From The Times:
Richard Dawkins may be Britain’s foremost atheist, but he is willing to be inspired and uplifted. Is he a believer after all?
We meet in the North Oxford Gothic splendour of his grand house near the colleges of Oxford, of which his own, New College, is one of the grandest and oldest, founded by a Bishop of Winchester and steeped in the religious and choral tradition of the Church of England. I am at once curious and anxious. In the background, as we speak, are the carved wooden fairground figures collected by his wife, Lalla (Ward), daughter of the seventh Viscount Bangor and known to Doctor Who fans as Romana. What does seem fantastic is to find myself, as a daughter of the cloth, a nongraduate and a traditionalist Anglican, quizzing this rather awe-inspiring Oxford don and author of The God Delusion (GD) about the existence of the Almighty. Or not.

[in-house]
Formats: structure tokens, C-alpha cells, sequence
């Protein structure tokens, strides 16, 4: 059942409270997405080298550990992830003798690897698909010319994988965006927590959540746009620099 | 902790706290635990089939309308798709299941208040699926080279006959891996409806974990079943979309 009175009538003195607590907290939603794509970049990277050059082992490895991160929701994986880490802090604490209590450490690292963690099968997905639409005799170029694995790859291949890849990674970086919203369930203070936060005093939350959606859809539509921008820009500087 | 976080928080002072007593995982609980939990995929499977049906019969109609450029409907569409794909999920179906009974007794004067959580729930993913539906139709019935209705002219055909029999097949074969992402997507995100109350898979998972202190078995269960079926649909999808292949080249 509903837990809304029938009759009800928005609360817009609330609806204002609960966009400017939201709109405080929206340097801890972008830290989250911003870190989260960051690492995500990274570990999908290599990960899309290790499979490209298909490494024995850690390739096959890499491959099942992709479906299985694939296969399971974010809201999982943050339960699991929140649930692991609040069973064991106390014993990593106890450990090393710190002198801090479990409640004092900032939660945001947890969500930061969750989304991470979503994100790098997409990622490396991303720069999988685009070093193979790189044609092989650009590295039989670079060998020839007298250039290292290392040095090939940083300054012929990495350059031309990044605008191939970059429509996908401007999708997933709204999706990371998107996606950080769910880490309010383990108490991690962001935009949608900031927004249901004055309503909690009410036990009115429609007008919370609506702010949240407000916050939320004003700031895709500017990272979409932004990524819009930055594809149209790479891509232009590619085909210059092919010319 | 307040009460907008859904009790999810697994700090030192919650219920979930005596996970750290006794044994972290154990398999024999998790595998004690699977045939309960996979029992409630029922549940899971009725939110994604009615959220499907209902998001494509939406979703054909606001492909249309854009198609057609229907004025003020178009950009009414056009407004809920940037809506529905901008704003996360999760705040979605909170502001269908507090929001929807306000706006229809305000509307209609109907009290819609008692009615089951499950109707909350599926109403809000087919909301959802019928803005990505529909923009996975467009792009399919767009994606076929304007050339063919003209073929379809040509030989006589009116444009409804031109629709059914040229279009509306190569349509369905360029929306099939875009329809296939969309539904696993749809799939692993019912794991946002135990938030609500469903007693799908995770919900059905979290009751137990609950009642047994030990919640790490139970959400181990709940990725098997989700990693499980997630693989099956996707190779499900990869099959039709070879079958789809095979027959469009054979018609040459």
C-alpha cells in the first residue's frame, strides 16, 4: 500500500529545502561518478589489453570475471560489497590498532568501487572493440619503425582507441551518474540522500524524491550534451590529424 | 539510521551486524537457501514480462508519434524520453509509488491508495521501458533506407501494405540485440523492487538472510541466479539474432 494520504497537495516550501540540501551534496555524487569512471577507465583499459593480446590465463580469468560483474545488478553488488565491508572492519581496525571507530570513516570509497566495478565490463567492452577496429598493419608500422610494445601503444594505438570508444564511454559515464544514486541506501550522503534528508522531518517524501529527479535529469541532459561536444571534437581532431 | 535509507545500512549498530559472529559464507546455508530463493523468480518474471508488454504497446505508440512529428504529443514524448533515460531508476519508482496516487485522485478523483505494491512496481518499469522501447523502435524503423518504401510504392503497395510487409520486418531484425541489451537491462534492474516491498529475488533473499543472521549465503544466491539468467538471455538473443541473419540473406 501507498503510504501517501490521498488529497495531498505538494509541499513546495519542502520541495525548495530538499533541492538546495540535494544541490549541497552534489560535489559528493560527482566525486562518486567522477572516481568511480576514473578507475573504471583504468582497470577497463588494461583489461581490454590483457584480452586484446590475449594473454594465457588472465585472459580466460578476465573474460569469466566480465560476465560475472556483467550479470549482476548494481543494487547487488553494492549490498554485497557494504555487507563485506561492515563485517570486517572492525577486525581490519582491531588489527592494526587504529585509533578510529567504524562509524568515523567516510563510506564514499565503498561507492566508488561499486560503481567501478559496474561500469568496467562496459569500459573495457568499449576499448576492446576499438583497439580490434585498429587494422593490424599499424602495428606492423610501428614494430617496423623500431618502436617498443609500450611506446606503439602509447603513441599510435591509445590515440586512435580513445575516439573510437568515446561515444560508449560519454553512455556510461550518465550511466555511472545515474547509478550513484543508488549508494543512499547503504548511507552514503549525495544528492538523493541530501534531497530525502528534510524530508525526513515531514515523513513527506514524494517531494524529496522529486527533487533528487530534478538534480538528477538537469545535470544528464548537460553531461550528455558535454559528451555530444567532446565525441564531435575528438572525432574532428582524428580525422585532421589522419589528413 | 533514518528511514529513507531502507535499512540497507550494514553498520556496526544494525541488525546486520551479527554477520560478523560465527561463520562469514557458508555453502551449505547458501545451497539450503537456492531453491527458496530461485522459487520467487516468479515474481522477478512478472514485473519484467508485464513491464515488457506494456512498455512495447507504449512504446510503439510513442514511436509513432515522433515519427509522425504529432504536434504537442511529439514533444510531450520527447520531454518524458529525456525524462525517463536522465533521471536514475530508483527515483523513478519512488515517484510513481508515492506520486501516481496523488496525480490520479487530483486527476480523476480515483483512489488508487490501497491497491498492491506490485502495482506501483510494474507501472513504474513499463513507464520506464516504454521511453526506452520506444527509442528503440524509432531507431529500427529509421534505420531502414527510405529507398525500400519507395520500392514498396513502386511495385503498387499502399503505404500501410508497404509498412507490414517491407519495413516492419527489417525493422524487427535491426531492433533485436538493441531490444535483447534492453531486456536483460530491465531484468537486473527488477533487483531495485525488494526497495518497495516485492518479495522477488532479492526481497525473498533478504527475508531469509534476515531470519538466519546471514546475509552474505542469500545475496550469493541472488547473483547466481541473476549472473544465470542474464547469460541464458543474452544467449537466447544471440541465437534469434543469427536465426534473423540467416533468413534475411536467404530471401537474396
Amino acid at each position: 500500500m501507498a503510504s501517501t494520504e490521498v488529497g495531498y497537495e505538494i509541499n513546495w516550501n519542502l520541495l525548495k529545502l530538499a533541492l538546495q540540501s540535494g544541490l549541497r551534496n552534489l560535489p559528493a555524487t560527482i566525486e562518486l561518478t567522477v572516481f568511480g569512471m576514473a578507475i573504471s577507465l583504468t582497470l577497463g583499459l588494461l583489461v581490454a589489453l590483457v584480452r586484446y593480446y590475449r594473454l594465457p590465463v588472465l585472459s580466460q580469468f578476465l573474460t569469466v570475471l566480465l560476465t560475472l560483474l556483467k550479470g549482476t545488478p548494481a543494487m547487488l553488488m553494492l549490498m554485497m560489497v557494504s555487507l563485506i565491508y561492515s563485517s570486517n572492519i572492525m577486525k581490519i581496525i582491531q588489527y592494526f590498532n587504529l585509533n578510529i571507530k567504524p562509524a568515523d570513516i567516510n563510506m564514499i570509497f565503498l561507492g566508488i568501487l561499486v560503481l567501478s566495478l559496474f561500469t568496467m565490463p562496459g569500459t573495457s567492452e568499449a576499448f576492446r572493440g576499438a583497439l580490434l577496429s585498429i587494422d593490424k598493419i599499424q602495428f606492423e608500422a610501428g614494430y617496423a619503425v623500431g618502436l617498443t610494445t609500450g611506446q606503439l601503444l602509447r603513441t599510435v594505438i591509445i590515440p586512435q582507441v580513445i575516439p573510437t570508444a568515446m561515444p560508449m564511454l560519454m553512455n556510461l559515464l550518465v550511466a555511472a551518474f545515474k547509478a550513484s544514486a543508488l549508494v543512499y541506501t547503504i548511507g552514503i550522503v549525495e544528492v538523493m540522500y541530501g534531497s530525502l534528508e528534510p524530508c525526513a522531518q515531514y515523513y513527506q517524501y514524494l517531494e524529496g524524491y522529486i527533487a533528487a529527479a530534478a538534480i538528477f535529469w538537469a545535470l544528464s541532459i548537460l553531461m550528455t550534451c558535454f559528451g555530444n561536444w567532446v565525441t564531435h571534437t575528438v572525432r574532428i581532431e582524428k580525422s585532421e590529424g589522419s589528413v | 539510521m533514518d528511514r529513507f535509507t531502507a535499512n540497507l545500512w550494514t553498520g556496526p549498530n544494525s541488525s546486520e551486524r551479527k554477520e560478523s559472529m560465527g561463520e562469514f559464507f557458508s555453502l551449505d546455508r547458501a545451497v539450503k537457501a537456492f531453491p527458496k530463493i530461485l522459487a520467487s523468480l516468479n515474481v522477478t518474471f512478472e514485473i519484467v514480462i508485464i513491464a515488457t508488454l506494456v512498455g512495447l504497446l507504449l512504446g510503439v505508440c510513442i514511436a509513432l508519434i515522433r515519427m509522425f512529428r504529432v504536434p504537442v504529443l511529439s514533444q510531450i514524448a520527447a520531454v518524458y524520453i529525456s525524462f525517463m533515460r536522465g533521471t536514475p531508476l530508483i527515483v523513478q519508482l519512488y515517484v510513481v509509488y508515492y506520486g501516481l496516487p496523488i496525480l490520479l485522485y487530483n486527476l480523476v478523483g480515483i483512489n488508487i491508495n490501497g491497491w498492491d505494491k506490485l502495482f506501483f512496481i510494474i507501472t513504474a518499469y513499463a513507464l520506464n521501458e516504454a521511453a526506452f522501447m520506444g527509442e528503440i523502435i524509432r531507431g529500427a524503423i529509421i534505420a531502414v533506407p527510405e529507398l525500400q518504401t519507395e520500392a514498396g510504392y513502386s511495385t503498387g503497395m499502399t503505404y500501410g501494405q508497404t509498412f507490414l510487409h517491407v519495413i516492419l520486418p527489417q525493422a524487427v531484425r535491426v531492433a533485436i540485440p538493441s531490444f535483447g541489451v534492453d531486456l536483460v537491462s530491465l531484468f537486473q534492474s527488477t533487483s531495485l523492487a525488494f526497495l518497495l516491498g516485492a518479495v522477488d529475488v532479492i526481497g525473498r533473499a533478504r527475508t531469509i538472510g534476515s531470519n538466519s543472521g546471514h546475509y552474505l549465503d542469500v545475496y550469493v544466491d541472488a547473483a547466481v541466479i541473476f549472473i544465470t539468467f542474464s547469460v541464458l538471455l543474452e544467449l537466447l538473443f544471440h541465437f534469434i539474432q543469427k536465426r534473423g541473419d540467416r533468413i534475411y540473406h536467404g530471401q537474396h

Dawkins in the flesh bears no resemblance to the angry, hate-filled antireligionist he is portrayed as. In fact, he even believes that children should know their Bible. “You’d be rightly written off as uncultivated if you knew nothing of the Bible. You need the Bible to understand literary allusions,” he says at the end of our chat. By then I’ve concluded that, by many Anglican standards, and certainly by most Einsteinian ones, Dawkins is quite religious. He would get on famously, I feel, with the Archbishop of Canterbury.